Regional Integration: Training Programme for Senior Officials from the Ministry of East Africa Community Affairs (MEACA) in Uganda, 4-7 October 2010
tralac conducted a Training Programme for Senior Officials from the Ministry of East Africa Community Affairs (MEACA) in Kampala, Uganda from 4-7 October 2010.
The Programme focused on the integration agenda of the East African Community (including the establishment of the East Africa Customs Union, and the Common Market) as well as the proposed Tripartite Free Trade Area which will include the Common Market for East and Southern Africa (COMESA), the Southern African Development Community (SADC) and the East Africa Community (EAC).
tralac’s Capacity Building Methodology
Based on our assessment of developments on the trade agenda and especially the current renewed focus in Africa on regional integration as an integral component of a development strategy, at national, sub-regional and pan-African levels, tralac’s training methodology is distinguished by the following factors:
Acknowledgement of the regional context: Africa’s integration ambitions need to be acknowledged. Developments at sub-regional level have important implications for national trade policy space and scope. Whilst it is important to recognize that comparative learning is important, the simple transposition of experience from for example the European Union or elsewhere, may not provide appropriate solutions to African problems.
Inter-disciplinary approach: international trade (including the regional integration) is increasingly governed by robust rules-based regimes. Unilateral preferences are no longer the key for market access for developing countries and indeed for Africa. This requires legal technical expertise and also appropriate institutional development. The WTO remains important even if the Doha Round is protracted, because the WTO Rules have to be complied with by regional trade agreements (Free trade Areas and Customs Unions which are provided for in GATT Art XXIV, and on the services front, Art 5 of the GATS).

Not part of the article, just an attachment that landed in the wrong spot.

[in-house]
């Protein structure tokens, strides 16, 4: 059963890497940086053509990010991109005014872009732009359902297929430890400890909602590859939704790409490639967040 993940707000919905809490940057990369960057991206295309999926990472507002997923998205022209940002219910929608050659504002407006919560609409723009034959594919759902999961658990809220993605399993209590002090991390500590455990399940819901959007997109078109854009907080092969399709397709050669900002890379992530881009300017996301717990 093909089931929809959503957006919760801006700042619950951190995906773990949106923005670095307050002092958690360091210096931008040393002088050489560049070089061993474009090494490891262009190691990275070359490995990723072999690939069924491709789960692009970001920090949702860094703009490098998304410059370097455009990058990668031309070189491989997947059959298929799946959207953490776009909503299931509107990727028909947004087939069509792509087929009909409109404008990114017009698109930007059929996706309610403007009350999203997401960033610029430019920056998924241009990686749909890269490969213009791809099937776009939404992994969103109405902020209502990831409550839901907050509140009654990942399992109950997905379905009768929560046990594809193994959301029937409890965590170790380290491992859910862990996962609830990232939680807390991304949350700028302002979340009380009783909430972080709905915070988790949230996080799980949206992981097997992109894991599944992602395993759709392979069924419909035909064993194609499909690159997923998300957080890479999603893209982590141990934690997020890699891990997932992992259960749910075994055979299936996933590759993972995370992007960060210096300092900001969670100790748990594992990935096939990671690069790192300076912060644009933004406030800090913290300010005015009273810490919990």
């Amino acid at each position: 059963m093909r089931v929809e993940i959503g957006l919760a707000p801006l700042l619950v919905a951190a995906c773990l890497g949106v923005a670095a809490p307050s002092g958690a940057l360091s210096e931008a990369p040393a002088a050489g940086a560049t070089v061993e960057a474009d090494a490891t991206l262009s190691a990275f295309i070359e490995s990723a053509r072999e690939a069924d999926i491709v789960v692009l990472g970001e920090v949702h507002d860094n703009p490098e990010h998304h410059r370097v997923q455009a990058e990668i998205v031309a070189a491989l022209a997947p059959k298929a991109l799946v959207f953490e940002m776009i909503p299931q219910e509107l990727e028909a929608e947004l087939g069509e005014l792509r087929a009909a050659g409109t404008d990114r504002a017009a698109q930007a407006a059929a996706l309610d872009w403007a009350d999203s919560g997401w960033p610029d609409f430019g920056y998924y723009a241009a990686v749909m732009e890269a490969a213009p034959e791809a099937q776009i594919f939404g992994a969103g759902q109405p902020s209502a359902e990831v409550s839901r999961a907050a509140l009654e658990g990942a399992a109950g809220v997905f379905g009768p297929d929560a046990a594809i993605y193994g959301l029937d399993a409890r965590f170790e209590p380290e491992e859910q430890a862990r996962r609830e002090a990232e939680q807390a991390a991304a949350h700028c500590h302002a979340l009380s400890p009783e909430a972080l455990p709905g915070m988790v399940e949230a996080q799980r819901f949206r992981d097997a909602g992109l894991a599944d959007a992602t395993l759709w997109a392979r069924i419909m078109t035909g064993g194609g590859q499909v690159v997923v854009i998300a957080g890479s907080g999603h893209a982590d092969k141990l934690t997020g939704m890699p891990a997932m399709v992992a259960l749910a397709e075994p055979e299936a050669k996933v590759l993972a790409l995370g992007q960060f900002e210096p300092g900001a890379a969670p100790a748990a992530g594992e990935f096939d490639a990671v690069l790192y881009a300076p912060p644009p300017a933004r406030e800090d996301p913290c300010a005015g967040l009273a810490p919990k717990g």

Adult learning is best approached as a mutual capacity enhancement exercise. All government officials for example come with a wealth of knowledge and experience, which must be woven into the learning experience. Recognition of this fact leads to a very specific learning modality:
Interactive modalities: discussions, debates, presentations by participants
Experiential learning: case studies are used to apply a range of skills and learning experiences
Lateral learning: creative solutions to policy challenges often learning to inter-disciplinary solutions that involve different ministries, involve policy coordination processes
Group learning: adult learning is more focused on team work. Working in teams characterizes much of our work experiences. Learning to manage team deadlines and outputs, requires strategy to benefit from the specific skills sets of individuals of the group.
New approaches to review and assessment: traditional assessment of adult learning is in appropriate. In many policy cases, there are no clear right or wrong answers (we recognize that policy making is a political economy process); hence assessment requires different approaches; including scenarios (case studies) and peer review and debate. Review and assessment of the learning experience is less formal and part of the learning process. For this programme, there is no formal assessment, but peer review through discussion of case studies and group presentations.